Why do you like the school?

“I love the school because it is like a big family, everyone is so friendly and we all know each other by our first names.”

How long are you studying for?

“I’m studying for a whole year! I’ve been studying for 4 months now, it is going so quickly.”

What are your host family like?

“I’m actually staying with the same host family from 5 years ago, because of this I have felt so comfortable living in England from when I arrived.”

Seyda – Turkish student questions feedback

Seyda Seyda, 24, Trabzon

 

Seyda is one of the Turkish students currently studying at Southbourne School of English, we decided to ask her a few questions about her opinion on the school. Here are her answers:

How did you hear about Southbourne School of English?

“I heard about Southbourne School of English from my friend (Melvüde) who came to the school in 2015. She recommended it to me because she had studied there before, in fact, so had her sister, she said it was a great school!”

mevlude Melvüde at the school in 2015!

Why are you studying English?

“I’m studying an IELTS English course in preparation for my exam in June. I need the IELTS certificate for my masters in Maths & Statistics and my future career.”

Why do you like the school?

“I love this school because everyone is so friendly and because it is fairly small it means that everyone knows everyone, this means we all have a very personal relationship.”

How long are you studying for?

“I’m studying for 6 months altogether, until August.”

What are your host family like?

“My host family are amazing and were so welcoming from the first day. My host mother is like my real mother now, and her daughters are now the sisters I never had. We often play in the garden for hours, we all get along so well.”

 

10 Tip Top Troubling Tongue Twisters

Tongue Twisters are a fun way of practicing your pronunciation and experimenting with different words. These ten tip top troubling tongue twisters are sure to mix up your mouth!

1. Seventy-seven benevolent elephants.

2. She had shoulder surgery.

3. She sees cheese.

4. One smart fellow, he felt smart. Two smart fellows, they felt smart.

Three smart fellows, they felt smart. Four smart fellows, they felt smart.

Five smart fellows, they felt smart. Six smart fellows, they felt smart.

5. Fresh fried fish,

Fish fresh fried,

Fried fish fresh,

Fish fried fresh.

6. She sells seashells by the seashore.

The seashells she sells are seashells she is sure.

7. Red Lorry, Yellow Lorry, Red Lorry, Yellow Lorry…

8. No nose knows like a gnome’s nose knows

9. Each Easter Eddie eats eighty Easter eggs.

10. A proper cup of coffee from a proper copper coffee pot.

The Use of Hyperbole

Hyperbole /hʌɪˈpəːbəli/ – over exaggerating a statement to emphasise the meaning and purpose of it.

Examples of hyperbole:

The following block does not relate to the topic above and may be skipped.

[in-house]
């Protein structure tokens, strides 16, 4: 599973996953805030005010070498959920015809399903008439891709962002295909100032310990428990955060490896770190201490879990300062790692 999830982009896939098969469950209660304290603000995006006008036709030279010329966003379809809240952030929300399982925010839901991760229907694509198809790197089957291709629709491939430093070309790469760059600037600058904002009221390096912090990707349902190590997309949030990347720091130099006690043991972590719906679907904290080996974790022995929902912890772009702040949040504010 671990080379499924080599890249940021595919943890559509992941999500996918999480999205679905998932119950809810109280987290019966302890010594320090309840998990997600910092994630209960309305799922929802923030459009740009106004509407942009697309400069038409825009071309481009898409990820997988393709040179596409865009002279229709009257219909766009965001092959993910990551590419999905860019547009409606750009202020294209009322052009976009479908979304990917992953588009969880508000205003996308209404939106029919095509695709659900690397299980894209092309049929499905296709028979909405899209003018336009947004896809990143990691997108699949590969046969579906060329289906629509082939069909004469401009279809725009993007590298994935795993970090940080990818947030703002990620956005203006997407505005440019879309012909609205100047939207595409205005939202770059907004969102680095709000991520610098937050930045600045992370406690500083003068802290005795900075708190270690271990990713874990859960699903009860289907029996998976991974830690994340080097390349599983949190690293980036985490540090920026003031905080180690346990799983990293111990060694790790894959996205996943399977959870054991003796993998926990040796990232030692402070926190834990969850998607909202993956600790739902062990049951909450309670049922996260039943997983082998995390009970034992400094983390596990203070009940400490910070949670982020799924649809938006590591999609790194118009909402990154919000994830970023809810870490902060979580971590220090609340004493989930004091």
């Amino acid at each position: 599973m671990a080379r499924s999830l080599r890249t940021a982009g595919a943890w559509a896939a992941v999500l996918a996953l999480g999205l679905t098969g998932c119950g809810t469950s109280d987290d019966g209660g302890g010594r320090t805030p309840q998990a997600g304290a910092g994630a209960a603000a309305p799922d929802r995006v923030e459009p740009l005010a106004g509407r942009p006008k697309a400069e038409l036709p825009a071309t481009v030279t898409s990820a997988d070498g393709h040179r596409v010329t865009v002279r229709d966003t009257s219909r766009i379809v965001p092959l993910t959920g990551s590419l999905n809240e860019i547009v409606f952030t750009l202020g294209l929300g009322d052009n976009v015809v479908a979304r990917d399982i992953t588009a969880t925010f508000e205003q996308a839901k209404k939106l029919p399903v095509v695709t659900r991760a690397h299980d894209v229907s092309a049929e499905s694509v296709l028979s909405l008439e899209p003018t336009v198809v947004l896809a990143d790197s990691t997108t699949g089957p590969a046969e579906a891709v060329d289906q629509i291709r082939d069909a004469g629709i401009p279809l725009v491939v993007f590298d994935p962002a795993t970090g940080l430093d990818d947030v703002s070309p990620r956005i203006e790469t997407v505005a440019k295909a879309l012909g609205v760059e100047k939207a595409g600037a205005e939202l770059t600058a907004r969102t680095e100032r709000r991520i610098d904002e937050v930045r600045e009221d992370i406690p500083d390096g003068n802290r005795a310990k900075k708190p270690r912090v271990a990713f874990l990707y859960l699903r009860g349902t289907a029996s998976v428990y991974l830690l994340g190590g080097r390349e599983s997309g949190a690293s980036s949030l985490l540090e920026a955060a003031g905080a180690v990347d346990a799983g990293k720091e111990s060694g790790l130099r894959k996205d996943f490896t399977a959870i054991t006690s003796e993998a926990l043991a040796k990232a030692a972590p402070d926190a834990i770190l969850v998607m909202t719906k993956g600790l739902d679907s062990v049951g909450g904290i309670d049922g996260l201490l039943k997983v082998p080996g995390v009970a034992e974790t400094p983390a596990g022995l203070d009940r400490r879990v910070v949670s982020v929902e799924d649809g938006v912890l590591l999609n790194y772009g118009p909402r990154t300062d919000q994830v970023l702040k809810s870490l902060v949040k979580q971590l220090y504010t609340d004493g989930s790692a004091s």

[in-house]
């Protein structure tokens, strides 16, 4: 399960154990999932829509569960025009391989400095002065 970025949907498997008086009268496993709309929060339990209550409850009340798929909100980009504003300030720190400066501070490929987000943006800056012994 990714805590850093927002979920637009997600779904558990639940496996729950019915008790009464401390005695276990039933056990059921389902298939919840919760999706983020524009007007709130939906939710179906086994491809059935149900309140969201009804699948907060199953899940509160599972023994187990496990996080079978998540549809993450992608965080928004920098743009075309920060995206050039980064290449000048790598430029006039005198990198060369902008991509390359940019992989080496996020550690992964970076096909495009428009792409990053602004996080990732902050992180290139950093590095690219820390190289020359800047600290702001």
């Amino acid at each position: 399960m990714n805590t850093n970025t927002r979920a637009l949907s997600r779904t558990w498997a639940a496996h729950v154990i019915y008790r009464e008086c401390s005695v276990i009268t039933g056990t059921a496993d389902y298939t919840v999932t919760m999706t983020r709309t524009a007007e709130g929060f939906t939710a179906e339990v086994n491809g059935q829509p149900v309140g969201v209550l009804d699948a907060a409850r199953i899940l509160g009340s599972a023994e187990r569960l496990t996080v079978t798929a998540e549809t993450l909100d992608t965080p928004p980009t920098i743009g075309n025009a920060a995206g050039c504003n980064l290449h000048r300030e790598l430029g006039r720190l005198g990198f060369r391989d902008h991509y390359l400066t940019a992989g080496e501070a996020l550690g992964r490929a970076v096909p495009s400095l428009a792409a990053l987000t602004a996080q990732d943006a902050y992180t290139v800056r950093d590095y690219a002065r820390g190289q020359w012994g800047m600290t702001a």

“I’ve told you a thousand times.” – this person most likely hasn’t told them one thousand times, but it is used to give a sense of urgency due to the receiver not doing what they’ve asked in the past.

“My feet are killing me.” – it is quite unlikely that this person’s feet are killing them, but it is used to emphasise the feeling of discomfort they have in their feet.

my feet are killing me hyperbole

“I’m so hungry, I could eat a horse. – used to show others that this person is feeling very hungry – not to be taken literally.

so hungry I could eat a horse hyperbole

“He was the coldest person in the world.” – a superlative used to emphasise how cold this person is.

The use of hyperbole appears in every day chat, as well as in adverts, comedy and entertainment industries. Its main purpose is to outline the emotion felt in a statement – exaggerating it to make it clear to the reader or listener.

Hyperbole has also been used in literature for many centuries, for example, heroic dramas where the emphasis is on power and magnificence, often use the hyperbole to boost the epic nature of the genre.

Adverts often contain hyperbole in an attempt to persuade the customer that the product/service is something that they need.

Hyperbole is the best thing ever (see what I did there?).

10 Words to Describe the Christmas period!

Christmas is on its way, so here are some wintry words you could use to describe the Christmas period:

Merry – very happy and cheerful.

Snowy – covered with snow.

Festive – relating to a festival, especially Christmas.

Candlelit – lit by a candle or candles.

Mistletoe – a Christmas plant that inspires people to kiss each other.

Holiday – an extended period of leisure and recreation.

Spiritual – relating to religion or religious belief.

Seasonal – relating to or characteristic of a particular season of the year.

Present – a gift.

Celebration – the action of celebrating an important day or event.